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Some degree programs cater to working adults

Some degree programs cater to working adults

Tuesday, Feb, 7, 2017 01:12PM

Colleges throughout the U.S. are reshaping their curriculum to allow working adults to receive a higher education. Individuals nowadays have a myriad of options when deciding their next career path. Some people choose to start over and get a degree online in a different field, while some may apply their professional experience toward a degree in the same area of study.

A university in Oregon is offering accelerated programs that are designed for working adults, including an online management degree. Enrollees required to complete 36 credit hours, and most of the coursework can be accessed via the Internet. Individuals can meet their professors and classmates on three designated weekends at the Portland-based campus.

The institution also offers a social and behavioral studies program for those adults who are interested in a career in human resource management. The curriculum includes instruction on the stages of human development, family and group systems, differences in people and cultures as well as ethical issues in human services.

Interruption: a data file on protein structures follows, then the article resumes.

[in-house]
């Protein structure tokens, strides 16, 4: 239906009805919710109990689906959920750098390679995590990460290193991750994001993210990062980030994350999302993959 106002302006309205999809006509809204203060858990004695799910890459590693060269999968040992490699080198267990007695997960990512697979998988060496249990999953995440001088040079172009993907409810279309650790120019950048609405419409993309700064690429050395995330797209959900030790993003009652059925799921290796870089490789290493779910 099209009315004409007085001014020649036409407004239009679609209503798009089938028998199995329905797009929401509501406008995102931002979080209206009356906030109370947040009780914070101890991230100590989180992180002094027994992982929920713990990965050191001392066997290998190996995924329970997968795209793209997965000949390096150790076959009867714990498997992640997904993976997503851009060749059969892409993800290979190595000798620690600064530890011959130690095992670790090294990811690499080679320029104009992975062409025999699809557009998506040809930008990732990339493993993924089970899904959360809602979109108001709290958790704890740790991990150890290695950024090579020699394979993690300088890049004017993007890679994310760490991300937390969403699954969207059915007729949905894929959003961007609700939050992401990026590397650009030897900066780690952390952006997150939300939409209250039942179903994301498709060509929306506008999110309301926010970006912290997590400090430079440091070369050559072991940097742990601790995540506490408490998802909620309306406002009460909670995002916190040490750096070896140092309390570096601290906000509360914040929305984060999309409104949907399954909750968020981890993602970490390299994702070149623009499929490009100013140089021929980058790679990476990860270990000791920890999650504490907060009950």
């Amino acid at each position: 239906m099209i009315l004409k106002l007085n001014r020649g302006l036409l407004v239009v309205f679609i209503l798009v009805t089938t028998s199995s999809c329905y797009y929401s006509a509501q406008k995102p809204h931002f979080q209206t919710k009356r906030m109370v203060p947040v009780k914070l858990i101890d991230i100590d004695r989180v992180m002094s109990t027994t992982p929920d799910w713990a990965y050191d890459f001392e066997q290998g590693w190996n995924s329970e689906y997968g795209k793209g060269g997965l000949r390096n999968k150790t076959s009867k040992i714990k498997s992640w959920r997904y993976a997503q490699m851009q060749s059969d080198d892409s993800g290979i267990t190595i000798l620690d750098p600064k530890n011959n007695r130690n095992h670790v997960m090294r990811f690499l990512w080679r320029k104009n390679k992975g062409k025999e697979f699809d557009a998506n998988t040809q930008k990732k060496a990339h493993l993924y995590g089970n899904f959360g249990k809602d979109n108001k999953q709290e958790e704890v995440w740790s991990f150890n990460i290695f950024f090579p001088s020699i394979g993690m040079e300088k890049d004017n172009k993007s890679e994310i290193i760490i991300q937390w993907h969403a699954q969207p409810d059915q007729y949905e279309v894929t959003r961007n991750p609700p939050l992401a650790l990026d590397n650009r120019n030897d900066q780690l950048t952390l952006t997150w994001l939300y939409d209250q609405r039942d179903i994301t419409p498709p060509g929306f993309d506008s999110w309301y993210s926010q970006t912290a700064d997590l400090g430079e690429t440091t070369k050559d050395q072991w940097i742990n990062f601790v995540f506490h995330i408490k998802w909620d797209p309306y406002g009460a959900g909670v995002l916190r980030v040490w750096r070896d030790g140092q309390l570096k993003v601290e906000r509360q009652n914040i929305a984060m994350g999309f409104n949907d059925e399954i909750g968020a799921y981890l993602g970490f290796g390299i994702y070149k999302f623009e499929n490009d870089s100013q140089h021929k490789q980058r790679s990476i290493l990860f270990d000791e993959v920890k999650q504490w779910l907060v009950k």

Courses in both programs include simulations and discussions that allow students to draw from their personal and professional backgrounds in order to achieve a greater understanding of the material. For those who prefer campus-based lessons as opposed to distance learning, some general education and elective courses are offered on weeknights and weekends.

According to The Hechinger Report, some schools are beginning to consider awarding course credit for life and work experience. Amidst a sluggish economy and high unemployment rates, several colleges and universities are attempting to boost their graduation figures by catering to adults who want to change their careers or increase their value in a competitive job market.

The news provider reports that a private university in Seattle was one of the first schools to give college credit for out-of-class experience. Its efforts are part of a national campaign - which includes 100 institutions in 30 states - to help expedite the path to an academic degree. President Barack Obama said he would like see an additional 5 million college graduates over the next decade.

President Obama has projected that community colleges will play a major role in helping fuel small business growth in America. Some two-year schools have bolstered their offerings by adding distance learning business degrees and entrepreneur education online.

Healthcare reform and new environmental policies are revamping several major industries, which have prompted many schools to expand their programs to meet these growing demands. For instance, according to The Daily Dunklin Democrat, a community college in Pennsylvania will offer health technology and environmental safety certificates online beginning in January 2011. 

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